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Michael AliberteWhen you hear the word “service,” what do you think about?  Some think of the military and service to one’s country.  Others may think about a food service, a political service or, possibly, a religious service.  There are numerous meanings behind the word “service” and it is up to the individual to decide its meaning, specifically in the context of service learning.  Your reasons for performing the service may not be apparent at first, but as I discovered through personal experience, it is all worth it.

Spanish is spoken by approximately 34 million Americans. By the year 2020, we can expect to see that number of Spanish-speakers in the U.S. almost double.  These impressive numbers should reinforce the importance of the Spanish language and cultures in our community.  Whether through schooling or nationality or friendship and community events, there are numerous ways to incorporate the Spanish language into our daily lives.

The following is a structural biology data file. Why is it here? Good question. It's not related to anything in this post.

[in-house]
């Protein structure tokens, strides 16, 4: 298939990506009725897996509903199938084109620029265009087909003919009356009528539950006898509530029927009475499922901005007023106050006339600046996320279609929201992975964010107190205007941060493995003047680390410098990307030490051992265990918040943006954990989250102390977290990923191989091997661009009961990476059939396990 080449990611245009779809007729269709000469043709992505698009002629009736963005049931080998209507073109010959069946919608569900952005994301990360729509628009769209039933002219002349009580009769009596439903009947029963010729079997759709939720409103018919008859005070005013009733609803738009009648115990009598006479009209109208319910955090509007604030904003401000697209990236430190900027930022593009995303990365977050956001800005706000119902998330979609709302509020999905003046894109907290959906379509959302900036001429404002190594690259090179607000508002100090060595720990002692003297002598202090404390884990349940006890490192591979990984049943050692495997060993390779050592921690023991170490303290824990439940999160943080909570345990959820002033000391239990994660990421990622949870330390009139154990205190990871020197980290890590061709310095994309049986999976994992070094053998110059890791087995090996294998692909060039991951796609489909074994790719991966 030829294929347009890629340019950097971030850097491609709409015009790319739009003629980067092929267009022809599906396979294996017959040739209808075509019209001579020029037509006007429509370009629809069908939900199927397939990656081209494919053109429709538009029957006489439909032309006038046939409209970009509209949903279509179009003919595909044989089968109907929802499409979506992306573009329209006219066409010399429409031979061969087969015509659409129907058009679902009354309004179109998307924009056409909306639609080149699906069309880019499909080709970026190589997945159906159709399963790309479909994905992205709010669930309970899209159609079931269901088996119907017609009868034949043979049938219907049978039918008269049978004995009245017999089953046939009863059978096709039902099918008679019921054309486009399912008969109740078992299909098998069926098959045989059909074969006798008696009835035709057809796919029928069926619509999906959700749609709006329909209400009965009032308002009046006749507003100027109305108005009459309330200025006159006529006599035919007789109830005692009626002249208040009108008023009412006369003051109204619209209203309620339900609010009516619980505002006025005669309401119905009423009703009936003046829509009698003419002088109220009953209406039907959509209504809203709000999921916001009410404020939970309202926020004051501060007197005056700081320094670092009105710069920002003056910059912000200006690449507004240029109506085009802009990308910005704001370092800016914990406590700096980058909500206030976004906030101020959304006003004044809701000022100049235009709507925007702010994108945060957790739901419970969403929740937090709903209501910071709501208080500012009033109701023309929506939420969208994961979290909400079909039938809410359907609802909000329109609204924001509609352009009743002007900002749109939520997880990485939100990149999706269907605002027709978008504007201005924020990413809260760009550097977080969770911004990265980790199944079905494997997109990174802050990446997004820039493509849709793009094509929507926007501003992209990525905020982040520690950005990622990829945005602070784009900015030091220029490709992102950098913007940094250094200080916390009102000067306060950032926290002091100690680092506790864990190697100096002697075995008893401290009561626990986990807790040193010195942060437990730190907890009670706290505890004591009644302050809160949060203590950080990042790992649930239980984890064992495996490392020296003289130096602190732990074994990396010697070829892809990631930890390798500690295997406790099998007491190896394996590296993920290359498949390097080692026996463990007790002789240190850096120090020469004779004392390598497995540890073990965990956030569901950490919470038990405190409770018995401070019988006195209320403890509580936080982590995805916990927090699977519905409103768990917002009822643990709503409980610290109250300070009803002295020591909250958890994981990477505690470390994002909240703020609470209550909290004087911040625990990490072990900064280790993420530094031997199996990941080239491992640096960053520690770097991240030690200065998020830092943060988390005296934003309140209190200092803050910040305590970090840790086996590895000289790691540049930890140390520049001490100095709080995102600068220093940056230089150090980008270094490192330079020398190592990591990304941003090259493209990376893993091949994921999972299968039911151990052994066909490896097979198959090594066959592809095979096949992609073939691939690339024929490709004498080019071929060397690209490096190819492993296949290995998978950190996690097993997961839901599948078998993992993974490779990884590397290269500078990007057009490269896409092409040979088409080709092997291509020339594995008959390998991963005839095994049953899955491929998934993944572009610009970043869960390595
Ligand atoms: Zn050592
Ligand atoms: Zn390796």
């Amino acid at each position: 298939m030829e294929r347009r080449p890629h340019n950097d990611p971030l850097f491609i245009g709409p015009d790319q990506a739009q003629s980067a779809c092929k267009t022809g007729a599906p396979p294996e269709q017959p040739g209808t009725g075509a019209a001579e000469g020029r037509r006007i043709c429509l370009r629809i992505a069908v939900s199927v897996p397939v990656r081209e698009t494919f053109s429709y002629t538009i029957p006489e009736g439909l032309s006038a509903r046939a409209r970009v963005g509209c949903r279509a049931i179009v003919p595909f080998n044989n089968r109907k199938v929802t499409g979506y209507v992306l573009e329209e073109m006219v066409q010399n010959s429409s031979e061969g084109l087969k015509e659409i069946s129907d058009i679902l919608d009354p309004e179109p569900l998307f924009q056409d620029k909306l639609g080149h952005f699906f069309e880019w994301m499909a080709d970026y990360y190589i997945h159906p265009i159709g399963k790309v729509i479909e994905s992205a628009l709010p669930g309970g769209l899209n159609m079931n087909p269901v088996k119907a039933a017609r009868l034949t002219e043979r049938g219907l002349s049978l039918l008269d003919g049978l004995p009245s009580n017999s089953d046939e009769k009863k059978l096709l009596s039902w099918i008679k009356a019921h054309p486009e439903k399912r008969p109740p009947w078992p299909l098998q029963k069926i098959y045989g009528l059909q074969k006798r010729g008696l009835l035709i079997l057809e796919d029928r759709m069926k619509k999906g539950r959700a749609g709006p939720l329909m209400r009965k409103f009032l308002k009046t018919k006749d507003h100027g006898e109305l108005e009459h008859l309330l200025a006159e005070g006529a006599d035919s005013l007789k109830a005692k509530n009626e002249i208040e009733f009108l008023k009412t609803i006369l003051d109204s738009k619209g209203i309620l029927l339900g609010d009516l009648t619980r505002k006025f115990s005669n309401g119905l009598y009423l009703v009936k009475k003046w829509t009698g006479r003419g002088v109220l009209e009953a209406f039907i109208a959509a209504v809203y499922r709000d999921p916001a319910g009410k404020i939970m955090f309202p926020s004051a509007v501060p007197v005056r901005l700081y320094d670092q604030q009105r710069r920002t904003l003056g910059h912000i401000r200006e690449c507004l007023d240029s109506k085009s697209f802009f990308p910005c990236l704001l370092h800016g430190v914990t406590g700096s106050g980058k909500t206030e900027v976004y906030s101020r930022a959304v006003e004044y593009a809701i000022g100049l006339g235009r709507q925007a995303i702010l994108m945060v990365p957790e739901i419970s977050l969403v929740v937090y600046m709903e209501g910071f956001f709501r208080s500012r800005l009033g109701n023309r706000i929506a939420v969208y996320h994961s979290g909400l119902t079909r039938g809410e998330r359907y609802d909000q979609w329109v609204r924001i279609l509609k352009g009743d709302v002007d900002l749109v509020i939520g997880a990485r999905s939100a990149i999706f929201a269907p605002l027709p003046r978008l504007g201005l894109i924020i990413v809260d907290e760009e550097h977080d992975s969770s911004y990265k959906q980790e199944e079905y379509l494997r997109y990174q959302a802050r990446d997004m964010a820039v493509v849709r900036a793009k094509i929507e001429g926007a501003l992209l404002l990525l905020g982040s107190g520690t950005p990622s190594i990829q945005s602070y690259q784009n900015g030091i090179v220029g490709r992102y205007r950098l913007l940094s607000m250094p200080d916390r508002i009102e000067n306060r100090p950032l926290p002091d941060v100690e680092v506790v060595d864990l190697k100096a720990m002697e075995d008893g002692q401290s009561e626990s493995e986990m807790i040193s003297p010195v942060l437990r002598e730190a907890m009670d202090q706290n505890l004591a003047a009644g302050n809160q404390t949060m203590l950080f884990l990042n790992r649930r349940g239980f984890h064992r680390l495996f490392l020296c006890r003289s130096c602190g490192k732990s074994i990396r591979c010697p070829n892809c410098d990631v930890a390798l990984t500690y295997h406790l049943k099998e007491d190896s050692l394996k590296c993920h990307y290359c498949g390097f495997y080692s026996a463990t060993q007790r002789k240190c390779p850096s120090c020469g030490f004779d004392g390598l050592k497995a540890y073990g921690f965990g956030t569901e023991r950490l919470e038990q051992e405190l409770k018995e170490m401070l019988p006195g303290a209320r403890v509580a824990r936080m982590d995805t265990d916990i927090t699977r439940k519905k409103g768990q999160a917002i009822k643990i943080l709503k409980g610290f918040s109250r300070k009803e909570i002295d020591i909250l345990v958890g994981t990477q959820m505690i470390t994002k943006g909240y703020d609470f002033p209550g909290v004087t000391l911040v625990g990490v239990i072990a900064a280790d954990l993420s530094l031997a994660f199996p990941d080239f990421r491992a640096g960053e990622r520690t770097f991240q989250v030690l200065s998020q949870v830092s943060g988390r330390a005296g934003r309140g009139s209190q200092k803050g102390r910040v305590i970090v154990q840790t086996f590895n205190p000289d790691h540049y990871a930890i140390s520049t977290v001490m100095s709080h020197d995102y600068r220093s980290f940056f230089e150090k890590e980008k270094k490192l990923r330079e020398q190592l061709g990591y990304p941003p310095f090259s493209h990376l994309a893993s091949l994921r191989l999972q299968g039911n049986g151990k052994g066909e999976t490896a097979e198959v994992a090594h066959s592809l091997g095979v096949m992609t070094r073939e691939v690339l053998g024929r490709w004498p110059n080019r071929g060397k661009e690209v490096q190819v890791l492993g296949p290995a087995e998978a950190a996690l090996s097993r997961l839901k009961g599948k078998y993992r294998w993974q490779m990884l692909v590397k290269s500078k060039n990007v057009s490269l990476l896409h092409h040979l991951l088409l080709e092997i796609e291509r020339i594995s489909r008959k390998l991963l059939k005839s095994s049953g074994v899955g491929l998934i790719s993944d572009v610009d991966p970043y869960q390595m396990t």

For my community placement, I chose to teach Spanish to children at the SSC Preschool, located on South Campus, and to a first grade class at the Glover School in Marblehead.  The lessons were relatively short, anywhere from 20 to 30 minutes, depending upon the age level of the students.  Although the lessons were short in length, they occurred four times a week at both locations.  My friend, Dan Godden, and I chose to co-teach with one another, a decision that proved to be very beneficial.  Dan and I had met the previous summer in Oviedo, Spain during a study abroad experience through Salem State.  We chose teaching as our particular service because we both want to be teachers, and we were both majoring in Spanish as well.  This was the ideal setting for us because it combined both elements.